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The Florida Supreme Court struck a blow for injured workers on Oct. 23 when it overturned part of the provisions of the 2003 overhaul of our state workers’ compensation laws. In Emma Murray v. Mariner Health/ACE USA, the court overturned the 2003 law’s formula for awarding attorney fees in workers compensation cases, noting that the formula would result in attorneys’ fees that would be either excessive or inadequate. This violated the law’s own requirement that fees be reasonable, as well as past rulings on the subject. In this case, the formula resulted in an award of just $8.11 an hour for the plaintiff’s attorney, a fraction of the $200 an hour cited in the case as standard for Florida workers’ compensation attorneys and significantly below the $150 an hour paid to the lawyer for the other side.

It is probably easy to see why Florida workers’ compensation lawyers like me appreciate this ruling — after all, we stand to make more money, at least in some cases. (In others, it might result in lower attorney fees than otherwise.) It might be a little harder to see why I think this is also a victory for injured workers, so let me explain. If you’re injured at work, you have the right to claim workers’ compensation benefits, regardless of who was at fault for the injury. In exchange for that right (not the benefits themselves), you give up your right to sue your employer for any wrongdoing that caused the injury.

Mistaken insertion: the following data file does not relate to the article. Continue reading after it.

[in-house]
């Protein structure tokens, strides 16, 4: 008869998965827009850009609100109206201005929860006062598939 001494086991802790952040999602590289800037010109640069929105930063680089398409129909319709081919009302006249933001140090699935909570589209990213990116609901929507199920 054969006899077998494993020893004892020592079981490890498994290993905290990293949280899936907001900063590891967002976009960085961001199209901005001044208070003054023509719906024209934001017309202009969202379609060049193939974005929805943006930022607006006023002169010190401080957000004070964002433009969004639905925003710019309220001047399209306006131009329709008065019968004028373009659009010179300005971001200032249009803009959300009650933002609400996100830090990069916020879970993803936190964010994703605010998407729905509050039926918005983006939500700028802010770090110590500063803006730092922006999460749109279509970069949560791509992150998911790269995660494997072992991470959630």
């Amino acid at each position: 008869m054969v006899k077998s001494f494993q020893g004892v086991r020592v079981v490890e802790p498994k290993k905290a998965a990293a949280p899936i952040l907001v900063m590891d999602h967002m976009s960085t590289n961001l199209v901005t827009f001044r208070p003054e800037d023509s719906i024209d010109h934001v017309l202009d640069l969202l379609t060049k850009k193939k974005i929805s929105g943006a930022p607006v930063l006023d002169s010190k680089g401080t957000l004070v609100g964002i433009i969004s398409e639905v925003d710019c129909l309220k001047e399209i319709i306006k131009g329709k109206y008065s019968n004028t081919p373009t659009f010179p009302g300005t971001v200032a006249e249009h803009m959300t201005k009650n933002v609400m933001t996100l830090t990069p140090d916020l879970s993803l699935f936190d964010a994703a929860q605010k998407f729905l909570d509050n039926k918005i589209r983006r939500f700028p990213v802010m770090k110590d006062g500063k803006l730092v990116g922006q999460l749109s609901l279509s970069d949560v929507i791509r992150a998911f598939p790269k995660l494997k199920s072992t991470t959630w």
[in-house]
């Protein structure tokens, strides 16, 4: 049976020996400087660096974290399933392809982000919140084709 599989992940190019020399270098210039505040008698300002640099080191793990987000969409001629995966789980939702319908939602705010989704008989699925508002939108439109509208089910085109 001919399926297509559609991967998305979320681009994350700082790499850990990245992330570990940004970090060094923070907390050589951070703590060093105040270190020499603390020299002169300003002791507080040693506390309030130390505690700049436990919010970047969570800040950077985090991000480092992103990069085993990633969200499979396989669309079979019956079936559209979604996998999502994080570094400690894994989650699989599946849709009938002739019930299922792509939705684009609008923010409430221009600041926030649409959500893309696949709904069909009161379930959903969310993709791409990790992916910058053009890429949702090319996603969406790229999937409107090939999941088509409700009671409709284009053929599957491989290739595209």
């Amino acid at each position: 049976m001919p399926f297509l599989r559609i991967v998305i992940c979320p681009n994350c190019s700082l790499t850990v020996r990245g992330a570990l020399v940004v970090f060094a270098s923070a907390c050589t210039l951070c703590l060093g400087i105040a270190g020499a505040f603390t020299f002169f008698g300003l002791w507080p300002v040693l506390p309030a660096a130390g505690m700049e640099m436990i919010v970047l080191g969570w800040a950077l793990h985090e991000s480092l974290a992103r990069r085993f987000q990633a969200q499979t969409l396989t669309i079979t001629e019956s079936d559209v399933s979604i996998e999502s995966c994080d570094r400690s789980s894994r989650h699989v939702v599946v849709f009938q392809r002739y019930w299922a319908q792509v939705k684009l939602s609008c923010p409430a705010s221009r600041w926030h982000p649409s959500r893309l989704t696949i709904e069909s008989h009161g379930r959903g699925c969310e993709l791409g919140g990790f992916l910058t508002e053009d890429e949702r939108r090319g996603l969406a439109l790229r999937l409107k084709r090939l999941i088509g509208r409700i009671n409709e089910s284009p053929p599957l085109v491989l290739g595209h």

Unfortunately, sometimes valid claims are denied, as in this case. When that’s the case, workers have to appeal their claims through administrative hearings with the state, and eventually, by filing a lawsuit in Florida courts. It is much, much easier to succeed in this if you have a lawyer, because workers’ compensation law is particularly complex. Even many other personal injury lawyers prefer to refer clients to someone who specializes in this area.

However, the formula in the 2003 law made it nearly impossible for certain injured workers to find a lawyer who will take on their cases. If all of their fees were around $8.11 an hour, as in this case, Florida workers’ comp lawyers would simply not be able to run their offices and pay their bills. As a result, fewer and fewer lawyers in Florida were willing to take on workers’ compensation cases, which left workers stuck with no benefits, no matter how valid their claims, and no recourse other than to represent themselves or use government benefits to get the health care they need.

I hope and believe that the state Supreme Court’s ruling in Murray will change that, although it will likely continue to be an important political issue. In the meantime, if you’ve been hurt in the course of your own job and you believe your workers’ comp benefits were unfairly denied, you should talk to our firm, Cohn, Smith & Cohn, to learn more about your legal right to workers’ compensation benefits.